An exposé of the ongoing rip off of the British public by the high street banks with particular reference to a BBC Television Panorama programme.
Once again, the BBC has produced an excellent exposé of the biggest rip off ever foisted onto Mankind – banking – this time with its Panorama programme screened last night, Monday. The title of this episode is the rhetorical Can You Trust Your Bank? After the scams and shakedowns we’ve seen in recent years, the British public more than most, might have expected to see if not trust then regulation placed at the heart of banking; alas, there is still no sign that the government and regulators have even begun to get to grips with the problem.
Last October, Panorama exposed the great pensions rip off; Monday’s episode was a revisitation of this from a different angle; the previous programme dealt with funds and fund managers; this one dealt with some of the major salesmen for these funds, the high street banks.
The programme comes hard on the heels of last month’s clampdown by the FSA on the mis-selling of payment protection insurance. On Monday, ahead of this programme, Barclays – one of the major UK high street banks – said they would be repaying on a “no-quibble basis” everyone who had been mis-sold PPI and who had made a claim before April 20. It remains to be seen if the then forthcoming BBC exposé was responsible for this sudden twinge of conscience.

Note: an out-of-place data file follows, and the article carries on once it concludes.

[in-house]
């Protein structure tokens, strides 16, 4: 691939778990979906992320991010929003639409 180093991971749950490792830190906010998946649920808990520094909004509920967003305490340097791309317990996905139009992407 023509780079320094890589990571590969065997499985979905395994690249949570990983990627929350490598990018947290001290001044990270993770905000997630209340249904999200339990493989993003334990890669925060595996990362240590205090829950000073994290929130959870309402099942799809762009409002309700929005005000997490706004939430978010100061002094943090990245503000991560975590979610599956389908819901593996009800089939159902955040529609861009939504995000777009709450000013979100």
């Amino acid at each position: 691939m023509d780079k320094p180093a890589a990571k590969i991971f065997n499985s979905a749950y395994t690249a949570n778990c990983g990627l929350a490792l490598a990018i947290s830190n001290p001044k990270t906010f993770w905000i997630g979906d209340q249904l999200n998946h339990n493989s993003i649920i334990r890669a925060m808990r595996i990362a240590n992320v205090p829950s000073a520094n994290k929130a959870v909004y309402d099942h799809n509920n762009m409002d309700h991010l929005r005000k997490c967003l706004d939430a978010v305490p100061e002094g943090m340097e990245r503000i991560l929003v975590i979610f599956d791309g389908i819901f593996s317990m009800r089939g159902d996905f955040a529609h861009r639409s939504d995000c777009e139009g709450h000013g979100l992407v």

In the programme, people were sent “undercover” into banks to find out exactly what they were selling and what promises they were making fund-wise. The results were not encouraging.
One woman who took early retirement went to her bank, Abbey National – that has now been taken over by Santander – gave them £11,000 to invest, and they turned it into 5,000! When she complained that she had been sold a pup, the bank’s reply was – in effect – tough luck. She took the matter further, and the bank was ordered to repay her £5,000 + interest, but after legal fees, she was still left out of pocket.